A look at the pros and cons of selecting Michigan State big man Deyonta Davis, who could be an option for the Utah Jazz with the No. 12 pick in the 2016 NBA Draft.
Deyonta Davis may have been a lock as a Top 10 pick had he stayed in college for one more year. Even so, the super-athletic big man could find himself there in Thursday’s NBA Draft. He has excellent physical tools. At 6-foot-11 (in shoes) and 237 pounds, he has strong NBA measurements for a power forward.
Following his workout with the Utah Jazz, the former Spartan drew comparisons to Derrick Favors. Could he join Favors on the Jazz next season? If he’s still on the board at No. 12, there’s a distinct possibility.
Davis began his lone season with the Spartans playing behind senior Matt Costello and sophomore Javon Bess, before cracking the starting five in January. In just 18 minutes per game, he put up impressive numbers, averaging 7.5 points, 5.5 rebounds and 1.8 blocks while shooting 60 percent from the field.
He is young (19-years-old) and long with a seven-foot-two wingspan. He is athletic and is a quick leaper with a good second jump, which makes him a terrific rebounder.
- Defense — He is a defense-first player with an ability to protect the rim. He averaged over four blocks per 40 minutes last season. He’s also a good on-ball defender.
- Character — Davis is a high character kid, who rarely shows emotion and is focused on the job at hand.
- Rebounding — He tallied 4.6 offensive rebounds per 40 minutes as a college freshman. His quick leap, combined with length, makes him a good offensive rebounder. However, desire is what separates good ones from great ones. If he can keep a consistent motor on the boards, then he can be a beast on the glass.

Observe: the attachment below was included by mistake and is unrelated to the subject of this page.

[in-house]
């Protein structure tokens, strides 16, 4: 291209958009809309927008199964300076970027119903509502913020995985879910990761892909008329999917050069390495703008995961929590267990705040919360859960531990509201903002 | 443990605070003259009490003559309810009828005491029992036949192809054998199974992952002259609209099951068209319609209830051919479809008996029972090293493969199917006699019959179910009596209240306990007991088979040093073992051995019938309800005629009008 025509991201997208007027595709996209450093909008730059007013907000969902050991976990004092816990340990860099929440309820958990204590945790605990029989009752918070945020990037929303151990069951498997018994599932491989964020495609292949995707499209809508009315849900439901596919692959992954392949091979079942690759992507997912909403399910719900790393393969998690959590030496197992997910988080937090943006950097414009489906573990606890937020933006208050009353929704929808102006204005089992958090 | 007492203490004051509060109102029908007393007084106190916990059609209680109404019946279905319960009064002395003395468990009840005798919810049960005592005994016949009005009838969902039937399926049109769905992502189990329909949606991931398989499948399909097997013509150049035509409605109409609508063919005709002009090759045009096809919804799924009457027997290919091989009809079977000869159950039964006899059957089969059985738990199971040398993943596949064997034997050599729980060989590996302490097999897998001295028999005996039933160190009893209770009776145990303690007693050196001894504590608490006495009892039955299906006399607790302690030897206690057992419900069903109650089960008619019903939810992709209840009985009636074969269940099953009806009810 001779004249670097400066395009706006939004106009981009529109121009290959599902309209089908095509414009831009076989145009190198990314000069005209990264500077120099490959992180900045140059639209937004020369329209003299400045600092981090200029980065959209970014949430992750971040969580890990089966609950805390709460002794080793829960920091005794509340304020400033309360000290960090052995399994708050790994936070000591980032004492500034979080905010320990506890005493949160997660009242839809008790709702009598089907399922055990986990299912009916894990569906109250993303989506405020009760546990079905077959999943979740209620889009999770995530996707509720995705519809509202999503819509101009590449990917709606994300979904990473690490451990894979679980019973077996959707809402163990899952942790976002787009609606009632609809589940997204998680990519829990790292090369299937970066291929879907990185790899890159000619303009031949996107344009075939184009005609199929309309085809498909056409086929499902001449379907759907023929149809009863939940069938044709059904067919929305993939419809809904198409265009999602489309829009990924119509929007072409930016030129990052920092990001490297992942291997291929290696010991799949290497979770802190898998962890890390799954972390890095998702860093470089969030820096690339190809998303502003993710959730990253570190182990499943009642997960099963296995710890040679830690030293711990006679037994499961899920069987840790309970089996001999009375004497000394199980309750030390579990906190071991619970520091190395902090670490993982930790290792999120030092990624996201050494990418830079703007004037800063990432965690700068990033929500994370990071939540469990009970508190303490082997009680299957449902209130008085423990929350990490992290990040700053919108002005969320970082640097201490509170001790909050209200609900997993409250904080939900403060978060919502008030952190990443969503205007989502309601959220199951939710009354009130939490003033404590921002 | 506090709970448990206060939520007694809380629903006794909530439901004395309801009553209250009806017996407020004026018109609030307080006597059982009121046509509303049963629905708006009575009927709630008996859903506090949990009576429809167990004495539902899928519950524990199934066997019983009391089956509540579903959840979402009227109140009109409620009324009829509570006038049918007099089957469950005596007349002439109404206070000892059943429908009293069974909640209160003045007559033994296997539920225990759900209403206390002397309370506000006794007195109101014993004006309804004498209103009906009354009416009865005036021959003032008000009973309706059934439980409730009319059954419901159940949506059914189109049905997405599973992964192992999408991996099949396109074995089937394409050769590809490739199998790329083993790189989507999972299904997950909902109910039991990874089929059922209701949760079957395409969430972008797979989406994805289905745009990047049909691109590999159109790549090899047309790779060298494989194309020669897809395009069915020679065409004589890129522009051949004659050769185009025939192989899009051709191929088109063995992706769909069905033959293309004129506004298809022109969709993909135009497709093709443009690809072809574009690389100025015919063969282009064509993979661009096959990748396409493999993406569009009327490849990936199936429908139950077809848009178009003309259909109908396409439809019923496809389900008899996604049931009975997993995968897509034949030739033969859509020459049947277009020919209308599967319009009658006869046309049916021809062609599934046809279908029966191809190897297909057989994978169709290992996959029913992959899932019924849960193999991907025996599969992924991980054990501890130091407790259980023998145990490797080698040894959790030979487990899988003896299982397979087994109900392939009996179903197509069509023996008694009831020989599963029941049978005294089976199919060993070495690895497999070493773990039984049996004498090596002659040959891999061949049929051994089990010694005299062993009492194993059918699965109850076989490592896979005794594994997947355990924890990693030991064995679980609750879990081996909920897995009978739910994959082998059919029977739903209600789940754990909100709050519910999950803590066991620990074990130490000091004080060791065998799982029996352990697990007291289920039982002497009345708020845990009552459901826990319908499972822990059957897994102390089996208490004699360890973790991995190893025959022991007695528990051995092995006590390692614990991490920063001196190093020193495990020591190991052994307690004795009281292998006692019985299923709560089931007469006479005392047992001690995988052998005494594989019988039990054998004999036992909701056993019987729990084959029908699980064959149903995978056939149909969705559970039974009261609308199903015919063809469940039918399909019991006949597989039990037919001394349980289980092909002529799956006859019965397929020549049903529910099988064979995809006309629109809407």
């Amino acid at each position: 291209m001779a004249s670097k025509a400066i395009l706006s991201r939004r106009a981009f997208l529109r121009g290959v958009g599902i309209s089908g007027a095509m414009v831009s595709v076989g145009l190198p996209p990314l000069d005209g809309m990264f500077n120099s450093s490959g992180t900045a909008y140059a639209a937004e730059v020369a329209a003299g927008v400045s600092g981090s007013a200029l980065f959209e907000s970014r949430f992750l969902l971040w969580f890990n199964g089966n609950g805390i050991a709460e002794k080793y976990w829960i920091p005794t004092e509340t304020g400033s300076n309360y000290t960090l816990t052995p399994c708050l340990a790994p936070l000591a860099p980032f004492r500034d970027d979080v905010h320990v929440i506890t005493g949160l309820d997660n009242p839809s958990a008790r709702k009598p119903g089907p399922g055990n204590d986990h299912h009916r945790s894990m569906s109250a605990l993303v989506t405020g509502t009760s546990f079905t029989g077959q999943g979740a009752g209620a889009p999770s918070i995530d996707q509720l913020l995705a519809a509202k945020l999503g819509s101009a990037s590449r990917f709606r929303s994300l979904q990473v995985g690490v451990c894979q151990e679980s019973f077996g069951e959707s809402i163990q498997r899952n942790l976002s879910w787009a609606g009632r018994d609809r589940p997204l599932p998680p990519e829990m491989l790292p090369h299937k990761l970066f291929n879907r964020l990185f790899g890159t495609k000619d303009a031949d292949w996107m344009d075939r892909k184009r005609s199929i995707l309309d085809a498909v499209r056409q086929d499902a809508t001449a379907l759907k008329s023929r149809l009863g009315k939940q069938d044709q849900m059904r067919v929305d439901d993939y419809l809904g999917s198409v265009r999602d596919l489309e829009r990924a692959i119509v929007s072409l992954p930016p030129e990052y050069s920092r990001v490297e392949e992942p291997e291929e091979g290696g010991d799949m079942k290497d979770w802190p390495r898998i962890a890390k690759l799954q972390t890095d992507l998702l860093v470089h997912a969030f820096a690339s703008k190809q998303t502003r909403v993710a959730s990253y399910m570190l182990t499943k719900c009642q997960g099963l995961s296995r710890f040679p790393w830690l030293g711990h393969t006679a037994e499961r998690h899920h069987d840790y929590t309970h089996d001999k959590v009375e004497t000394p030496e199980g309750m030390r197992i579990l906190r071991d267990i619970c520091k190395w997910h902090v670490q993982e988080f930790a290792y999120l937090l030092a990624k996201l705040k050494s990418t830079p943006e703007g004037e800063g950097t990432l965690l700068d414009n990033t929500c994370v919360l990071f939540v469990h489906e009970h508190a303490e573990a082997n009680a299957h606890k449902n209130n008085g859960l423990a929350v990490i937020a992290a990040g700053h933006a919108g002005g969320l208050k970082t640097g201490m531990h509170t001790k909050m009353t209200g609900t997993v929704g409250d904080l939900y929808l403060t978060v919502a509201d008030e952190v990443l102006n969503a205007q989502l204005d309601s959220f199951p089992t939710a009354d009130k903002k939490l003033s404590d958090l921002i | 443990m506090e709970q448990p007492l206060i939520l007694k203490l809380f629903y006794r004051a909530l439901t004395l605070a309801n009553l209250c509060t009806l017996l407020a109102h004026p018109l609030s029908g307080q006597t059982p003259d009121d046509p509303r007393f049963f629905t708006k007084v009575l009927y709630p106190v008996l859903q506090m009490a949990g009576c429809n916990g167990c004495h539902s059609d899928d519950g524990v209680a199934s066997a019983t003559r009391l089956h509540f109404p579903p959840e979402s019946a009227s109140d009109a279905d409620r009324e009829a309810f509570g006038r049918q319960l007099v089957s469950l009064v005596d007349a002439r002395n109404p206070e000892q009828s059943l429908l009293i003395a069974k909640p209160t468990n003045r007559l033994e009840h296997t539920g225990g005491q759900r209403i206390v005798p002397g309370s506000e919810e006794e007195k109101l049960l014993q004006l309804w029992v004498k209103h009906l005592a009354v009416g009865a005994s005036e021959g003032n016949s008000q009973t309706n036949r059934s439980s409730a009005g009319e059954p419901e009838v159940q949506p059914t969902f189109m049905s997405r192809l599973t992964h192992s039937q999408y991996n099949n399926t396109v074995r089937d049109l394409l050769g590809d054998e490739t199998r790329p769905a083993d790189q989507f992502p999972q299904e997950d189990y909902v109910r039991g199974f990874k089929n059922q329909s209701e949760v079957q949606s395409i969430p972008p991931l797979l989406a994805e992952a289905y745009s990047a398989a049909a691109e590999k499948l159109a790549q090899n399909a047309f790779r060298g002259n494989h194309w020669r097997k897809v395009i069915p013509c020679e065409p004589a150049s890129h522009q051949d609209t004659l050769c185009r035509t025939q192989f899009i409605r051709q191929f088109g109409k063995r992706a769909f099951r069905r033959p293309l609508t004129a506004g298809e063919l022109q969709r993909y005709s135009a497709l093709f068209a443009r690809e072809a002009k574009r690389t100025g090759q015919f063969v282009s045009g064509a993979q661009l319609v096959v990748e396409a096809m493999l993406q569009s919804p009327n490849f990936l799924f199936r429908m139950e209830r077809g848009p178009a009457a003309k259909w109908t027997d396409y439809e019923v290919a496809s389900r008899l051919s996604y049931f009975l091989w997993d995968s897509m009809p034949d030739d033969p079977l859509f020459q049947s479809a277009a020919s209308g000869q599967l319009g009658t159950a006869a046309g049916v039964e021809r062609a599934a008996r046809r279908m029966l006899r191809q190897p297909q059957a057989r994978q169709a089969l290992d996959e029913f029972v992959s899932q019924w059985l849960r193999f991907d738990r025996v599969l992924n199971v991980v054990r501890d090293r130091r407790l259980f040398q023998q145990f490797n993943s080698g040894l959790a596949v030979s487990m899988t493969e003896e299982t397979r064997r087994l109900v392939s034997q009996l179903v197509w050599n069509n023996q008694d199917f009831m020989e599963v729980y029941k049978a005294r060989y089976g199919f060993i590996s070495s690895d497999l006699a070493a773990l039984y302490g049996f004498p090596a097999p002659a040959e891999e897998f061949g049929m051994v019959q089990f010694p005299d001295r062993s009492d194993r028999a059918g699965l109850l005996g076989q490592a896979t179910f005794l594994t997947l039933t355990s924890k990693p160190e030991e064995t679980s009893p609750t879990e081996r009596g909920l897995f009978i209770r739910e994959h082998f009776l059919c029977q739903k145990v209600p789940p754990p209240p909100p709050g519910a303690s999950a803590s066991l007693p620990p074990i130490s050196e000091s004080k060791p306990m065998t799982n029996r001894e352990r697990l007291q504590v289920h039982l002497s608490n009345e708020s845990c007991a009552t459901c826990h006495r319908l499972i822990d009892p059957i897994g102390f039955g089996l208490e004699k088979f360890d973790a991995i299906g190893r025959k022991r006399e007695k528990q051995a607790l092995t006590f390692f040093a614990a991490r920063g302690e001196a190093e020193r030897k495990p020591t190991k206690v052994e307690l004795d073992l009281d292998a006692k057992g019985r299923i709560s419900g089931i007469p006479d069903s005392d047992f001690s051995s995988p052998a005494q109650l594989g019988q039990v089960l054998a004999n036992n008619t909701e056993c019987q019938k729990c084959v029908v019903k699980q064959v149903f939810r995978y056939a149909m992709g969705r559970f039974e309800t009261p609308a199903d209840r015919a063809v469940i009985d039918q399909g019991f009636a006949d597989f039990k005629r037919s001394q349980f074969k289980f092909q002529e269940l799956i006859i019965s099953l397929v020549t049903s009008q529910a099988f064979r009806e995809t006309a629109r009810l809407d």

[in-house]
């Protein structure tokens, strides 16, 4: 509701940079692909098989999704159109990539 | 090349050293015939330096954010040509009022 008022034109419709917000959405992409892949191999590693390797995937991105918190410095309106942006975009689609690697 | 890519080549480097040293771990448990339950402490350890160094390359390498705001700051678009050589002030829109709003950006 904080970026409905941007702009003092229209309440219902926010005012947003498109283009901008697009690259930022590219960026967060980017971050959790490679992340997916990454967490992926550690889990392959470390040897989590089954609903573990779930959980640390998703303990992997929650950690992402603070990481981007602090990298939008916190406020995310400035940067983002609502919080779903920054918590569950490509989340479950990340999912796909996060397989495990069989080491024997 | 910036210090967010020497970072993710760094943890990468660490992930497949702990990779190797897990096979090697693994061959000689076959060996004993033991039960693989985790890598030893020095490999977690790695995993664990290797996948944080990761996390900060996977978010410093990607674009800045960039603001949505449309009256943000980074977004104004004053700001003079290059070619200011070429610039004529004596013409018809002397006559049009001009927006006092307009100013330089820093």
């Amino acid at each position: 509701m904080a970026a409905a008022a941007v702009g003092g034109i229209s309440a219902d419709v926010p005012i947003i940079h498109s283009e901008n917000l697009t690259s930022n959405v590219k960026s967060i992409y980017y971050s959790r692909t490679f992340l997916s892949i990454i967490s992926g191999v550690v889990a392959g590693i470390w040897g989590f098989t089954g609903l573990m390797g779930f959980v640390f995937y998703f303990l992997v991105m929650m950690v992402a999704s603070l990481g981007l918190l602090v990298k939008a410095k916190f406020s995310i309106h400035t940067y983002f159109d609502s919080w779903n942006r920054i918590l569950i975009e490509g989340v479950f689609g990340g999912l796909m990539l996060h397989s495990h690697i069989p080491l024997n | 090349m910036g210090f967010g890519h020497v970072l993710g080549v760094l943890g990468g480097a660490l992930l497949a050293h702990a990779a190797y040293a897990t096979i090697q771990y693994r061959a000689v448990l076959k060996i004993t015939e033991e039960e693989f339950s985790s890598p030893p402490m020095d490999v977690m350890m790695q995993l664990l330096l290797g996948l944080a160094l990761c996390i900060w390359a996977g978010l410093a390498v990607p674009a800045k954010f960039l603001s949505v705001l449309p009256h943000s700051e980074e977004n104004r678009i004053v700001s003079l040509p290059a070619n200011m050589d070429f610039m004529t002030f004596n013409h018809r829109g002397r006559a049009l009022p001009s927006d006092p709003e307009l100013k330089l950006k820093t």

- Improvable Post Game — He has an excellent turnaround on his left shoulders. However, that is pretty much his post game for now. This is an area that can be improved at the next level.
- Stretch Potential — He was inconsistent with the few jumpers he took in college, but has a smooth shot to make it happen. His form is solid; hand positioning on his jumpers is perfect and he has a nice spin on the ball. He did not take a single three-point shot this past season, though.
- Help Defense — While he is a solid on-ball defender, he could improve his help defense. Communication will be key in this regard; one Jazz writer noted that Davis makes Alec Burks looks talkative. Then again, if he ends up playing with studs like Favors and Rudy Gobert, he may not have to help out a lot.
- Motor — In watching him play at Michigan State, it became apparent that his motor can be a challenge sometimes. Jazz VP of player personnel Walt Perrin talked specifically about his energy level after his workout with the team.
- Limited Post Game — While he has a nice right-hand jump hook, he has not shown his left-handed game. He seems more comfortable with his right hand. He did not consistently show any spin moves or fadeaway jumper in the post.
- Foul Prone — He averaged over two fouls in just 18 minutes per game. He falls for pump fakes in the post. With his length, he should be able to make it difficult for opponents by going straight up. Favors was also foul prone in his early years as a pro. He learned verticality very quickly.
What He Could Be
How He Fits the Jazz
The Jazz love to switch on defense; they have a positional fluidity that is key to their defensive schemes. Davis could serve to enhance this aspect of the team’s defense in the frontcourt. His offensive potential also makes him an intriguing fit with the Jazz.
To me, there are no major red flags in his game. He is a safe bet and has fixable flaws, most of which are due to age. He might be the last good chance for the Jazz to grab a talented big man in the lottery. And, unless you’re Stephen Curry or Kyrie Irving, this is still a big man’s league.
Save for the potential of a trade up, down or out of their first round pick, the Utah Jazz own the 12th pick in 2016 NBA Draft.